Internal Medicine (East Africa); Brain and Mind Institute
Globally close to 70% of the general population has experienced at least one traumatic life event (TLE). Although child and adulthood exposure to TLEs is considered a risk factor for the subsequent development of psychosis, few studies have examined the association between trauma and psychosis in the African population.
We sought to explore the association between TLEs and psychosis in patients with psychotic disorders (N = 254) and individuals without (N = 254). The participants were matched by age and sex. The study was conducted at a national referral hospital, the Life Events Checklist for DSM-5 (LEC-5) was used to obtain data on TLEs, and ethical approval was obtained from the ethics committee.
The proportion of those who experienced TLEs was equal among the cases and controls at about 80%. However, more cases reported that the TLEs happened to them (cases 60.3, p = 0.004).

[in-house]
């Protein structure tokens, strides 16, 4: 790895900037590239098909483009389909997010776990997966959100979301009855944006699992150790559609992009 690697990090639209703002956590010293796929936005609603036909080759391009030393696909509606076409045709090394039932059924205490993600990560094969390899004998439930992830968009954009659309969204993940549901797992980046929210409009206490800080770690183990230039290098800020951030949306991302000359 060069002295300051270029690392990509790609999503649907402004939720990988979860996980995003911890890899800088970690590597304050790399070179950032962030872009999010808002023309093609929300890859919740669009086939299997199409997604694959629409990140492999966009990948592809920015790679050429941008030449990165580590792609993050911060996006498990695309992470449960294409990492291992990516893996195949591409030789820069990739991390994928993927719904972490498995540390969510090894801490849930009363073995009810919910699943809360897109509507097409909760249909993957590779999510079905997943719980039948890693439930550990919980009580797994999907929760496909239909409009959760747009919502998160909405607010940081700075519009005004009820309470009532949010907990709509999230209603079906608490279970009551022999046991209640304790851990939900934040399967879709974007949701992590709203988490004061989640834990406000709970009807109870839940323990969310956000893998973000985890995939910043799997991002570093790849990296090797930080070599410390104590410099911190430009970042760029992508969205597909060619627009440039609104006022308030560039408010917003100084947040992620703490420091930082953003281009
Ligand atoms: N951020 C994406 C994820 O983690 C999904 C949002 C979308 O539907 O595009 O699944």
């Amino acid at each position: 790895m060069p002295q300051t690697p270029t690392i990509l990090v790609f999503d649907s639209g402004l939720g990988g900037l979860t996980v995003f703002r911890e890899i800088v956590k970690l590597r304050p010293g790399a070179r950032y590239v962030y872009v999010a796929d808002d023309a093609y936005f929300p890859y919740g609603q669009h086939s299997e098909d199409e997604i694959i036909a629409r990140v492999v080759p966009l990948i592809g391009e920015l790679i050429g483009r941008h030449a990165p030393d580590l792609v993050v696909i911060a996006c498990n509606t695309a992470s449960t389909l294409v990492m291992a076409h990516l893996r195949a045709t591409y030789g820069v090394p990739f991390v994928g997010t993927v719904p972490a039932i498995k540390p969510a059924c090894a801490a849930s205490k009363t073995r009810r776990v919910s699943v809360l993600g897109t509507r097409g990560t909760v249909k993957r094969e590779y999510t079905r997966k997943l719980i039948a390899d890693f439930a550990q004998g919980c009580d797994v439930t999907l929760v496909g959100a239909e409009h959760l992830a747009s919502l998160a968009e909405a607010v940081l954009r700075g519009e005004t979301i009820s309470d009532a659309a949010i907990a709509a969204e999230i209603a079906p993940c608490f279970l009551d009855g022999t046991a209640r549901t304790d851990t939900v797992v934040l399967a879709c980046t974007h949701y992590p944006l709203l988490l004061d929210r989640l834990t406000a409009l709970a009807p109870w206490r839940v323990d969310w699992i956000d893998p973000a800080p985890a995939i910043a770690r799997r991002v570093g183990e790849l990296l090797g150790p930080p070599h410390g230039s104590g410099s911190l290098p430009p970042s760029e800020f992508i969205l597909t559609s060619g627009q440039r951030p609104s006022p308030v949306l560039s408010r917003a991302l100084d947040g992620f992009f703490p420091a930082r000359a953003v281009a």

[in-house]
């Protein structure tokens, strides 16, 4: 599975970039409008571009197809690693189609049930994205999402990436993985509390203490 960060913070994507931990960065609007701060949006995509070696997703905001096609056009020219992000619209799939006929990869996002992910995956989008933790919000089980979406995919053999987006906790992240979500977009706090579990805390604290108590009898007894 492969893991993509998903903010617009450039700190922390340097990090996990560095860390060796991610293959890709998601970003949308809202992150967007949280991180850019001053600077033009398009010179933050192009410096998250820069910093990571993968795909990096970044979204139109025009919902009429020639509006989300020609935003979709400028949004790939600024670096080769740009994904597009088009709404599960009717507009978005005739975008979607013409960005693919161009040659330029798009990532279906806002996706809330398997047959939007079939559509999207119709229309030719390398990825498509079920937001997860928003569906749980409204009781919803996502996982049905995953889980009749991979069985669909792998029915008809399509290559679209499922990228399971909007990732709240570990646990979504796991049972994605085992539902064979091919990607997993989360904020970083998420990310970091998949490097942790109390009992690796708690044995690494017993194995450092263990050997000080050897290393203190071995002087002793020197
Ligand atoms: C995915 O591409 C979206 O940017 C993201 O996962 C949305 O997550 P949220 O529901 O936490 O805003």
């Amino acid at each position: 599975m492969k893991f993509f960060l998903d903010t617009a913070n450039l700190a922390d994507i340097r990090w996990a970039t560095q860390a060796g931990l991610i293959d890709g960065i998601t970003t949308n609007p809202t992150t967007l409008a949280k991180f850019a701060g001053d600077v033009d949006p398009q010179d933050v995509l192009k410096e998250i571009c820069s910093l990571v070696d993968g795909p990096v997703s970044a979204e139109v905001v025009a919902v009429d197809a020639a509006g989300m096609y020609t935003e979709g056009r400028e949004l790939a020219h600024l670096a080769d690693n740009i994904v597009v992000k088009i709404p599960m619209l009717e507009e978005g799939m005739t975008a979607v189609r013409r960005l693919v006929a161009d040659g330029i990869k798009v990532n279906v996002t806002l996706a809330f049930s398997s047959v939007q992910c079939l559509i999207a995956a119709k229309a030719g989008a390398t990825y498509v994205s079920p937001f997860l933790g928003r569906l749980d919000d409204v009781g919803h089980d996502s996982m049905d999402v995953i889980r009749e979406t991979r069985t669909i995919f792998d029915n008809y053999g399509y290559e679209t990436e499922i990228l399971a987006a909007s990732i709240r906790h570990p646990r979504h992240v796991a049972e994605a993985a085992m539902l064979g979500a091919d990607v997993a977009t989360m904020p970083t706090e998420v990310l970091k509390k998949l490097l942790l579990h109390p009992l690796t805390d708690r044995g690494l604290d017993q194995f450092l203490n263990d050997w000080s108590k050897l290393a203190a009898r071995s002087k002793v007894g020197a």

After multivariate analysis, the following specific TLEs remained statistically significant.: Physical assault (aOR = 3.66, 95% CI 2.28–5.48), assaults with a weapon (aOR = 5.26, 95% CI 2.15–10.48), sexual assault (aOR = 4.55, 95% CI 1.08–10.48). The sudden death of a loved one (aOR = 2.33, 95% CI 1.15–4.70) and serious injury/harm to others (aOR = 10.53, 95% CI 1.47–89.37).
Publication ( Name of Journal)
Hillow, M. A.,
Kwobah, E. K.
(2023). “Association between Traumatic Life Events and Psychosis: A case-control study in western Kenya". Heliyon, 9(7), 1-8.
Available at: https://ecommons.aku.edu/eastafrica_fhs_mc_intern_med/338
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